Our previous article outlining the birth of the consent economy warned that the initial waves of privacy regulation in the U.S. are growing stronger. The recent news that California voters passed Proposition 24 proves the point. It also elevates conversation around what the future may hold in terms of national regulation, especially given California’s large influence on the tech industry.
Proposition 24 is better known as the California Privacy Rights Act (CPRA) and builds upon the existing California Consumer Privacy Act (CCPA) passed in 2018. CCPA left room for interpretation, particularly around whether selling targeted ads qualified as selling California residents’ personal information. The CPRA goes one step further in expanding the rights of California’s citizens through new consent definitions among other things.
While the CPRA won’t be enforceable until 2023, it could severely impact publisher revenue. The added uncertainty around any federal or additional state regulations coming out prior to the deadline makes immediate action a smart choice. If stricter federal regulation rolls out, it will be important to have set the groundwork that will give yourself a head start.
Anticipating what’s to come
The European privacy regulation landscape offers parallels, that can and should be drawn from, as we face a similar trajectory.
The existing CCPA borrows heavily from the “right to be forgotten” principle enshrined in the European Union’s General Data Protection Regulation (GDPR). To make it easier for publishers to process first-party user data and to obtain consent in compliance with the rules laid down by GDPR, the IAB Europe created the Transparency & Consent Framework (TCF).
As the shortcomings of TCF v 1.0 became apparent, TCF v 2.0 was introduced to clarify and strengthen the regulatory framework. This dialing up of control measures is exactly what we’re seeing play out in California with the passage of CPRA as an addendum to the CCPA.
The CCPA limited “selling” data. However, the CPRA is closer in nature to the relationship between the GDPR and TCF by now including restrictions on sharing of personal information as well. Publishers will be required to allow citizens to opt-out and the CPRA. It requires that all third parties with whom a data owner may have sold or shared information be notified as well.
This new regulation also establishes an enforcement arm. This would be the first agency dedicated to privacy rights enforcement in the U.S. The five-person board will appoint a Chief Privacy Auditor in a structure similar in nature to the GDPR’s European Data Protection Board. In this latest version, California will now have the authority to levy larger fines, which has already occurred with GDPR violations.
The lessons learned from GDPR and CCPA can help anticipate the future. There’s no doubt that publishers are entering challenging territory with these regulatory demands and the concerns around ad blocking further compounding the path to protecting and growing revenue. Publishers should only be fearful if they are unprepared in their strategy for how to monetize both a consented and non-consented user.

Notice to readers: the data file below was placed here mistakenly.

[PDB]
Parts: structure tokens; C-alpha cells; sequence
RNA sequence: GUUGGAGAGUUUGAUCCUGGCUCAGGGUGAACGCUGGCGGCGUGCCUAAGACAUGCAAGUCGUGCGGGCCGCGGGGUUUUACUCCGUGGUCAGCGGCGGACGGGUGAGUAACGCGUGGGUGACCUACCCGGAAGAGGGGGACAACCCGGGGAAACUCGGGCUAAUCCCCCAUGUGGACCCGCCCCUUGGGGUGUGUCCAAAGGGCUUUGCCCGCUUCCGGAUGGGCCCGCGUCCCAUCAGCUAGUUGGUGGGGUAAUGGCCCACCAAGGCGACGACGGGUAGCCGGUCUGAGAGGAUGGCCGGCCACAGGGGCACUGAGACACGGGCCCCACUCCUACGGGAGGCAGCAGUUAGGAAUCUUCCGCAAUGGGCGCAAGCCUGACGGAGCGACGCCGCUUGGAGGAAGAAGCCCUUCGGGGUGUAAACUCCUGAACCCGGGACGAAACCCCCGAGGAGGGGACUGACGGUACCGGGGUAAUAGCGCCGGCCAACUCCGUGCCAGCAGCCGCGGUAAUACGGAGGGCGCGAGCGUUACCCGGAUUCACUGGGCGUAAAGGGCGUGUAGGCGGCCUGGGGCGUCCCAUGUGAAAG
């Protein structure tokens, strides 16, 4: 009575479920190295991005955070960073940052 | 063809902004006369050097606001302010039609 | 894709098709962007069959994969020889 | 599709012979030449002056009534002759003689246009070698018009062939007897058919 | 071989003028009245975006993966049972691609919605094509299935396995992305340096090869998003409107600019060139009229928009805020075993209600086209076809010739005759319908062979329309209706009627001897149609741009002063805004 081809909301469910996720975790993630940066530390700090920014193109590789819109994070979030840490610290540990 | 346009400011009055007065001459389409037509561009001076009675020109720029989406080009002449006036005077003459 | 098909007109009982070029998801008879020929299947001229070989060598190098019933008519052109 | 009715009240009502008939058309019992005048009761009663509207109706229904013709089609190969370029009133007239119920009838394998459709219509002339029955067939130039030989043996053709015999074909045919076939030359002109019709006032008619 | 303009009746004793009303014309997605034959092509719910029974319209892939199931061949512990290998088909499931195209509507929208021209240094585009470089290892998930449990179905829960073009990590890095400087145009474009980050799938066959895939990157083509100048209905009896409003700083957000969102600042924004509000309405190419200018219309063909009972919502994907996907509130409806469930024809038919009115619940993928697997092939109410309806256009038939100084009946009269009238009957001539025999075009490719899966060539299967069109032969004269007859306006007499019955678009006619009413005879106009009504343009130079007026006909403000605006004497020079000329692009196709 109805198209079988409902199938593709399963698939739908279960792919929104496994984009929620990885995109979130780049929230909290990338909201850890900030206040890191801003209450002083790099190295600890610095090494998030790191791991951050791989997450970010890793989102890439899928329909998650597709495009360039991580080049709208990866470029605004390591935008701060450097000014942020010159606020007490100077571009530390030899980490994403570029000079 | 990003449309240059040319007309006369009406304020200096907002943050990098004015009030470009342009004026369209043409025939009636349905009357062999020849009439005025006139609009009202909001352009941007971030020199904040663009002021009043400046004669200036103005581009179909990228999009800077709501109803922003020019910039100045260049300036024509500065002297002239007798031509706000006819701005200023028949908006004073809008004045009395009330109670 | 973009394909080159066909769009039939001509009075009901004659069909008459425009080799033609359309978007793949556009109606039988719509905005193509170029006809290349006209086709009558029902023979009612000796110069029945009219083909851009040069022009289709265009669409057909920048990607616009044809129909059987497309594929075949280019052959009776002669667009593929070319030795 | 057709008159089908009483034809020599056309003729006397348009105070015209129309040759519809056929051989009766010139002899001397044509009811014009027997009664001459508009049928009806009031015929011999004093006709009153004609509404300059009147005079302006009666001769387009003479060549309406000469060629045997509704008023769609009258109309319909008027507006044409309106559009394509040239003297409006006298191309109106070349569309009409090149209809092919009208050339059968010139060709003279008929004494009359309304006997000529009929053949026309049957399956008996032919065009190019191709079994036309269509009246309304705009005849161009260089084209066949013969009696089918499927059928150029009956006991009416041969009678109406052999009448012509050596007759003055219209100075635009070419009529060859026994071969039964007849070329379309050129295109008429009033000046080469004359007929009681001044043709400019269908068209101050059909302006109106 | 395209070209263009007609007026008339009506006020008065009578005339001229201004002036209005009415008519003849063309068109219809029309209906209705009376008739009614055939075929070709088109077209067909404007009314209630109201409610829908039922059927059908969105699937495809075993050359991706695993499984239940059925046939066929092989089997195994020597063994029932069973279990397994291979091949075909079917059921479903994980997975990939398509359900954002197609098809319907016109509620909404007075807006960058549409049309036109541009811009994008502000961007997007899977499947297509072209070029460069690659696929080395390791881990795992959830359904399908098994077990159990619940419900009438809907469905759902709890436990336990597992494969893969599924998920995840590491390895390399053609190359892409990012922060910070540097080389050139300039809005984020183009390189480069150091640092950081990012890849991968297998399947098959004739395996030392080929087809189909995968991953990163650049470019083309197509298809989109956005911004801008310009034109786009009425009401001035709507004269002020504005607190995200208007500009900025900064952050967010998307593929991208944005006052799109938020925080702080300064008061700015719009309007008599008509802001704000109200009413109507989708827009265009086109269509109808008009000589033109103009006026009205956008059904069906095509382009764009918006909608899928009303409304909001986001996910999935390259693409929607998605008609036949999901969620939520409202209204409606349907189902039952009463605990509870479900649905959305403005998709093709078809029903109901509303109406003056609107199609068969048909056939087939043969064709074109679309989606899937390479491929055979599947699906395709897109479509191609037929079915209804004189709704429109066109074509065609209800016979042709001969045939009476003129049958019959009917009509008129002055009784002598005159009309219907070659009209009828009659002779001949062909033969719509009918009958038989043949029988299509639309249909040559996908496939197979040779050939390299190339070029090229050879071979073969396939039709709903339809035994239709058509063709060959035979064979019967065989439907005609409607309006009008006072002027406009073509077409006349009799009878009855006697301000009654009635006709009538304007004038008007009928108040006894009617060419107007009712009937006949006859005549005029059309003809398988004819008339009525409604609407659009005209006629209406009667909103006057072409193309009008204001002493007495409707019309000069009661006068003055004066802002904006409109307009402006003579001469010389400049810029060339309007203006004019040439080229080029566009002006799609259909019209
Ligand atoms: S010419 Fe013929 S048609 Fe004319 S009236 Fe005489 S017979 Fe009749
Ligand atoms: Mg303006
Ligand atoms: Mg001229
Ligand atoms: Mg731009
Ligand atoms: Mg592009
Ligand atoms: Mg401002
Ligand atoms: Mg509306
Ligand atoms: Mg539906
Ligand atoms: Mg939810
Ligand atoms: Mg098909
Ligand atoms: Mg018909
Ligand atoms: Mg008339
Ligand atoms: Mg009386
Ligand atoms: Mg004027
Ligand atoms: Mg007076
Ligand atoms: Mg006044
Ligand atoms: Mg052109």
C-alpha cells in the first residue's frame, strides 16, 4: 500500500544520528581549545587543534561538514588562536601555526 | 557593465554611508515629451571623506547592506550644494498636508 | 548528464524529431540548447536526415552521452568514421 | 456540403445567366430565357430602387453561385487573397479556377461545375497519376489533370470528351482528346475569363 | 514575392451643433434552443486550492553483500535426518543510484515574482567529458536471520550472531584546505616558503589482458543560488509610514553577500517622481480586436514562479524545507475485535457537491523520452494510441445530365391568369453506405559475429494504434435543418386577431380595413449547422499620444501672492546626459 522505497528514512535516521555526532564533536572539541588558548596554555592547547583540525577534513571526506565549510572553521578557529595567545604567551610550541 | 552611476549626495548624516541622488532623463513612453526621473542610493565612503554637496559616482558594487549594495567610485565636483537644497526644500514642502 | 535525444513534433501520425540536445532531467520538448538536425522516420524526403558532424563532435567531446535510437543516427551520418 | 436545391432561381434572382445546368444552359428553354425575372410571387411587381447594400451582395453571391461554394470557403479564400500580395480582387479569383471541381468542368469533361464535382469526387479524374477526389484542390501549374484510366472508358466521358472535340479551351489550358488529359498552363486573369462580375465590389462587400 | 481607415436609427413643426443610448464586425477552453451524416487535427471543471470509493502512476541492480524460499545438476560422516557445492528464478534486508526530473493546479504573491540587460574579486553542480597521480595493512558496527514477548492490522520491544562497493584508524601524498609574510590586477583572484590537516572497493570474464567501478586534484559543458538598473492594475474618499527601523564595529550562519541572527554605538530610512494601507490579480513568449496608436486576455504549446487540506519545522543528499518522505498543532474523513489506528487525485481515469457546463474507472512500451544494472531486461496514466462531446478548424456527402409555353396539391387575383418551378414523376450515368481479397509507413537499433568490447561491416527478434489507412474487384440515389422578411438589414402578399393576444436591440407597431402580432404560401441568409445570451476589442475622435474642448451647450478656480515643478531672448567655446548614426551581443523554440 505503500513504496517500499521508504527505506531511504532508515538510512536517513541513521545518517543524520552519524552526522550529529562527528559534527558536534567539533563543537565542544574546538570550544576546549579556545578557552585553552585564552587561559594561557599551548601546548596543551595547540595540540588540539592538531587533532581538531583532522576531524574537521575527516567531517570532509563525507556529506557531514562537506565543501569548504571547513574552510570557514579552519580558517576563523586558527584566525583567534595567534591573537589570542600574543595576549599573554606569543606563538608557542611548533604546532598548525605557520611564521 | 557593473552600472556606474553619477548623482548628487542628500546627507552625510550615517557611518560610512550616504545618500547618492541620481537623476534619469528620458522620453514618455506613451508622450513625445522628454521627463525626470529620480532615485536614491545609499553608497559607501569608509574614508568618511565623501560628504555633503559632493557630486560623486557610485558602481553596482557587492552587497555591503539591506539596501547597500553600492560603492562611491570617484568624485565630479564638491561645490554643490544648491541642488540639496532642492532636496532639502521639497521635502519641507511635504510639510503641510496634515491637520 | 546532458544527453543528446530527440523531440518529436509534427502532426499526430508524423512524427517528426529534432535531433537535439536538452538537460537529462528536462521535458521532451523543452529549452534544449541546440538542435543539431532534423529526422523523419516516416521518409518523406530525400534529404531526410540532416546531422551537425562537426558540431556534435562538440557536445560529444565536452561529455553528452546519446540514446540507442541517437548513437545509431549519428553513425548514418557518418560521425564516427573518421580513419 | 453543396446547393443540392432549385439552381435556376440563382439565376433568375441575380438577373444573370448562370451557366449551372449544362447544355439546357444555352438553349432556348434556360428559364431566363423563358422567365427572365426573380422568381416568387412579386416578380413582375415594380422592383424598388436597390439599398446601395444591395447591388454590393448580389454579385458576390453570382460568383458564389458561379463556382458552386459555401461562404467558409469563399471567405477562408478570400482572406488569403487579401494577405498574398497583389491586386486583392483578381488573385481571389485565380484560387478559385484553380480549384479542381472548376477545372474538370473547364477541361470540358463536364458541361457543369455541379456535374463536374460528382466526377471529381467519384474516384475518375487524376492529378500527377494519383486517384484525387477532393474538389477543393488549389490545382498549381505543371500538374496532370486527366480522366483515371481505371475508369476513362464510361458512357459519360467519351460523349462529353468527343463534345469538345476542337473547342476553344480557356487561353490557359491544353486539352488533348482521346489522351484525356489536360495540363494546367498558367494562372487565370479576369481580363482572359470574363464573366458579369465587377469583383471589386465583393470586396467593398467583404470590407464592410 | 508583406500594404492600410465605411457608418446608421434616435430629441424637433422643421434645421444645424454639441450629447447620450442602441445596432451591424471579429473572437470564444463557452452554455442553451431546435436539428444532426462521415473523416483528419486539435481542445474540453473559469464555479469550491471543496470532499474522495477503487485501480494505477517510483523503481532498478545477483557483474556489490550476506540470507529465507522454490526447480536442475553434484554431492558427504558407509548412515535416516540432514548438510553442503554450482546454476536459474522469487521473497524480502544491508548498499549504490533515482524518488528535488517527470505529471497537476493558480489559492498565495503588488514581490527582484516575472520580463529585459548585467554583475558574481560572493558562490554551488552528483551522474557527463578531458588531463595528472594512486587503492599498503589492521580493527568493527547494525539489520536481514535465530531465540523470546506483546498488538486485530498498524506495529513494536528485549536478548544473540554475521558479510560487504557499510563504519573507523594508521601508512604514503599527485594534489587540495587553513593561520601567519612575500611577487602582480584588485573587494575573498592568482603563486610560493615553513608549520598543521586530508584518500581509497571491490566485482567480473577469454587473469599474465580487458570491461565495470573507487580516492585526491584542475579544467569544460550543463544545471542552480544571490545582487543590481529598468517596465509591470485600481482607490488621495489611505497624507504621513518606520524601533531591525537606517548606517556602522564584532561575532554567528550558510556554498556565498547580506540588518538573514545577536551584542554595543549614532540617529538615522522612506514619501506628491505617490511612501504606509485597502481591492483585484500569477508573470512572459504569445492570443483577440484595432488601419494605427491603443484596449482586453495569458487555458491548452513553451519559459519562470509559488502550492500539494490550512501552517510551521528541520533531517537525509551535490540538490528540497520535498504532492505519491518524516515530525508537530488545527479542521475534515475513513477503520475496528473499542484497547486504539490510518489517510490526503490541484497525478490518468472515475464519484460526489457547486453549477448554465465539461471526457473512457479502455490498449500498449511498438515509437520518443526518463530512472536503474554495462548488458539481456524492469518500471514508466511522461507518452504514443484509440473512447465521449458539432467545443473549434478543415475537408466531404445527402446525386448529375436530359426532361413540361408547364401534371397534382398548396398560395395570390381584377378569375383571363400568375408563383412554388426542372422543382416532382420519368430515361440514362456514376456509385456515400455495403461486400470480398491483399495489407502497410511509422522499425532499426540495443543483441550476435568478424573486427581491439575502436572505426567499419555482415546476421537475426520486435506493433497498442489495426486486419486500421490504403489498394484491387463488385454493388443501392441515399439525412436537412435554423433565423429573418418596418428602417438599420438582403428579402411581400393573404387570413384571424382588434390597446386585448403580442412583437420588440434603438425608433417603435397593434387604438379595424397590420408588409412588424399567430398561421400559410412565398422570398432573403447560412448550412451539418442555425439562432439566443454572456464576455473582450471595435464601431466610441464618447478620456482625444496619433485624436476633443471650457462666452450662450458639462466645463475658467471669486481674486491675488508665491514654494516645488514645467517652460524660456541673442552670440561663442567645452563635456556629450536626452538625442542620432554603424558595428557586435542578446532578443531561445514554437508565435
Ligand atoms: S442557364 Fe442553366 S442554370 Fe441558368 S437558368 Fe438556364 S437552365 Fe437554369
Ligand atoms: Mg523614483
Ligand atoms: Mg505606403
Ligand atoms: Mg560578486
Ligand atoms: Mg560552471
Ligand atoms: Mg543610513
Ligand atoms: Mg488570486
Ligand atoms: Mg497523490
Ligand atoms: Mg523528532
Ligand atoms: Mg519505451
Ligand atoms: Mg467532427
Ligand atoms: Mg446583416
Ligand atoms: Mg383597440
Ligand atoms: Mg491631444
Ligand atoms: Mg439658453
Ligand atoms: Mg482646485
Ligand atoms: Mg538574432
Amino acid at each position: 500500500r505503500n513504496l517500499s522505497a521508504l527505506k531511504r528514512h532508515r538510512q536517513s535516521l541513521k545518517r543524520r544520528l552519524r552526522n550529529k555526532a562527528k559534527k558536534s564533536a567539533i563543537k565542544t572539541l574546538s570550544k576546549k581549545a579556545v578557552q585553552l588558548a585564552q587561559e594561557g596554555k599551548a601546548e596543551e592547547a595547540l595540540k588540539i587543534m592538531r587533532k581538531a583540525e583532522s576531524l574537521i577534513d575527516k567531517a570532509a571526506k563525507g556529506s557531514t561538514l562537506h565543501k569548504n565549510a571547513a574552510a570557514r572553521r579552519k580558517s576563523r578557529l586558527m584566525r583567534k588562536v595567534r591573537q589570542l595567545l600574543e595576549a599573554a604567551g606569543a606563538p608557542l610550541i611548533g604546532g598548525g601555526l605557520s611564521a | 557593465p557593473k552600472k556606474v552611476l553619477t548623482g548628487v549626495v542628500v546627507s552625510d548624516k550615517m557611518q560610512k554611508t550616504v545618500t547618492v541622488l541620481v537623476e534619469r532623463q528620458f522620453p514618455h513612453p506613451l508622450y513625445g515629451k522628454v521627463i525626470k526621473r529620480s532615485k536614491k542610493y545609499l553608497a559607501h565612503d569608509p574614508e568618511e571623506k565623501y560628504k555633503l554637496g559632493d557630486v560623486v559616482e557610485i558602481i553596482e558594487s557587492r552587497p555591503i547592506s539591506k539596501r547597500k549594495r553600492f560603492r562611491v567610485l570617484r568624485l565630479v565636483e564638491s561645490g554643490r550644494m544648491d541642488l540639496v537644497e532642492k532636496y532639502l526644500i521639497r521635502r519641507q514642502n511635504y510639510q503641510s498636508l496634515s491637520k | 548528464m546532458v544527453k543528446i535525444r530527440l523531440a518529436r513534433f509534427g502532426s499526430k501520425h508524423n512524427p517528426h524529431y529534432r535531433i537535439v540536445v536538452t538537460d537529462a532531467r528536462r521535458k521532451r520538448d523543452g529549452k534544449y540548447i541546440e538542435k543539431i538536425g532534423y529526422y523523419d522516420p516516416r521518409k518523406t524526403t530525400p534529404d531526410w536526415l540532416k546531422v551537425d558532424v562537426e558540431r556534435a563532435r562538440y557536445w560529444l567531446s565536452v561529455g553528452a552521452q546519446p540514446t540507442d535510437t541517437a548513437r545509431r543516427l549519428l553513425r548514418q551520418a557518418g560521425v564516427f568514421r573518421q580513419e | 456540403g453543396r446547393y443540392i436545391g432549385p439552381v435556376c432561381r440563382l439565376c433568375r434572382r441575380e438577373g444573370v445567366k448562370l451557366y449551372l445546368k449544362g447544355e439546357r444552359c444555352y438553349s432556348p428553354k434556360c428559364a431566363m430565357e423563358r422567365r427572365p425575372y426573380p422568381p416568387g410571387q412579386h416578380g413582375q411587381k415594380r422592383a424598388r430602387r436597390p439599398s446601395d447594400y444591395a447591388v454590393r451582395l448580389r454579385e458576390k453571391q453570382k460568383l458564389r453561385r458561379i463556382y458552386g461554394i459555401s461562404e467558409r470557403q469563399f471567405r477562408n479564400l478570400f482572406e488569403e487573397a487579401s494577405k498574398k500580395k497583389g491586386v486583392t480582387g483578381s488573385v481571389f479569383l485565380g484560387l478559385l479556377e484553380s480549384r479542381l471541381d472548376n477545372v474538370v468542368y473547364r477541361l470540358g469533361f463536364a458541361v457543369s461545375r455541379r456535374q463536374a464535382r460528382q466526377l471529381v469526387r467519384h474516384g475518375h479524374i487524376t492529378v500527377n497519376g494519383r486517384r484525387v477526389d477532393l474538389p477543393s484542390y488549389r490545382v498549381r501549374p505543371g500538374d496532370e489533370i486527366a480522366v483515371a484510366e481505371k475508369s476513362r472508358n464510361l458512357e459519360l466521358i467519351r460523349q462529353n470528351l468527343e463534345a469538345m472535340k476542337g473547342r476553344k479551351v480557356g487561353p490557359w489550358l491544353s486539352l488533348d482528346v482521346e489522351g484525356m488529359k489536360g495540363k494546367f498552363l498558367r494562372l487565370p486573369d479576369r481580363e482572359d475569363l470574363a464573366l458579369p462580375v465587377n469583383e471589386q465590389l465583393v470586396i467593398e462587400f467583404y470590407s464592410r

Revenue diversification in the consent economy
The time is now to challenge old belief systems. With the passage and evolution of new regulations, one must begin taking the first steps in the inevitable long-term journey towards revenue diversification. The reality of garnering 100% consent has shown itself to be elusive, if not impossible. In European markets, depending on the country, we have seen anywhere from 50-80% consent adoption. With outcomes like this, having a proper plan in place will enable you to monetize both consented and non-consented traffic, starting with how your ad server is configured and building the initial infrastructure.
When a user provides consent, most of your current monetization partners and policies will be fine and won’t require additional changes. When user consent isn’t provided, a shift in tactics is required. You’ll need to work with partners that will still have the ability to serve ads when user consent is not present. And keep in mind that you should always beware any provider who requires access to your user data to do this. In these situations, contextual targeting and semantic targeting can serve as effective and compliant alternatives.
Even when ad supported situations are off the table, other options exist. A subscription-based limited- or ad free experience, as we’ve seen publishers like Business Insider and The New York Times create, offers additional revenue streams while still staying true to the essence of your brand.
Another option is to consider ecommerce as it aligns with your brand and brand experience. Publishers like BuzzFeed, Hearst, and Meredith have taken this route through online stores, licensing agreements, and product development. These additional revenue streams increase the long-term value of your audience while still providing value.
Welcome to the new frontier
This new frontier can be intimidating. However, publishers who successfully diversify revenue streams will be positioned best for long-term sustainability. With the user now occupying a seat at the table, the consent economy can also be seen as an opportunity for publishers.
Respecting the wishes of the user always pays in garnering trust and attention. This balance between respecting data privacy and delivering on expectations for personalized interactions, not only protects existing revenue, but could also lead to revenue growth through new audiences. Taking the first step now sets you on the path to positioning yourself well for survival in this new consent economy.